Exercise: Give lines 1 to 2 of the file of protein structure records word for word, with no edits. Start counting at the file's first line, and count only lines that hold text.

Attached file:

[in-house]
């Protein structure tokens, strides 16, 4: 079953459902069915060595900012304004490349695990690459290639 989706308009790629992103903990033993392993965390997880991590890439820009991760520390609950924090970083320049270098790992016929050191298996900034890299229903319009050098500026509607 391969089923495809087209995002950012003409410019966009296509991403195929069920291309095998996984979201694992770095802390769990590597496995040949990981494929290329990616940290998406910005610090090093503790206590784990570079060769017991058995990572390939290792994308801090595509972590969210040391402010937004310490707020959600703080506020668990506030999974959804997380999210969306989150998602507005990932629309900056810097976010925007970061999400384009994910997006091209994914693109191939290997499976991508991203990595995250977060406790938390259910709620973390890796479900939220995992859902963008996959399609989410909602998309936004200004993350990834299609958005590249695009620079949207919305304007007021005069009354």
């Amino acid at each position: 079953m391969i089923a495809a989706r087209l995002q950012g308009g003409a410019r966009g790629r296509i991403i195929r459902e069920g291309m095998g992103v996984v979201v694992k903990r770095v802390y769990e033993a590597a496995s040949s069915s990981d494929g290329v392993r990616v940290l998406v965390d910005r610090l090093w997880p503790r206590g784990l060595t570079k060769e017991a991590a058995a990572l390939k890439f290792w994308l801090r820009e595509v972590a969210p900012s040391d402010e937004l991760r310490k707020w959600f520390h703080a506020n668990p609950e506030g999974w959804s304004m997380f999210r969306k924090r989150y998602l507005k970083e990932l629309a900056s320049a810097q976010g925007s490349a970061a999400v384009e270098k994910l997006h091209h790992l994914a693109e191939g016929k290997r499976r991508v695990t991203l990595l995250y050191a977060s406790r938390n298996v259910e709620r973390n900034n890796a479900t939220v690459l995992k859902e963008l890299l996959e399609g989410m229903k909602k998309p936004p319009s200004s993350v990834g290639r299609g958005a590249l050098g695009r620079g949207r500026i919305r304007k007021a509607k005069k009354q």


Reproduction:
[in-house]
């Protein structure tokens, strides 16, 4: 079953459902069915060595900012304004490349695990690459290639 989706308009790629992103903990033993392993965390997880991590890439820009991760520390609950924090970083320049270098790992016929050191298996900034890299229903319009050098500026509607 391969089923495809087209995002950012003409410019966009296509991403195929069920291309095998996984979201694992770095802390769990590597496995040949990981494929290329990616940290998406910005610090090093503790206590784990570079060769017991058995990572390939290792994308801090595509972590969210040391402010937004310490707020959600703080506020668990506030999974959804997380999210969306989150998602507005990932629309900056810097976010925007970061999400384009994910997006091209994914693109191939290997499976991508991203990595995250977060406790938390259910709620973390890796479900939220995992859902963008996959399609989410909602998309936004200004993350990834299609958005590249695009620079949207919305304007007021005069009354």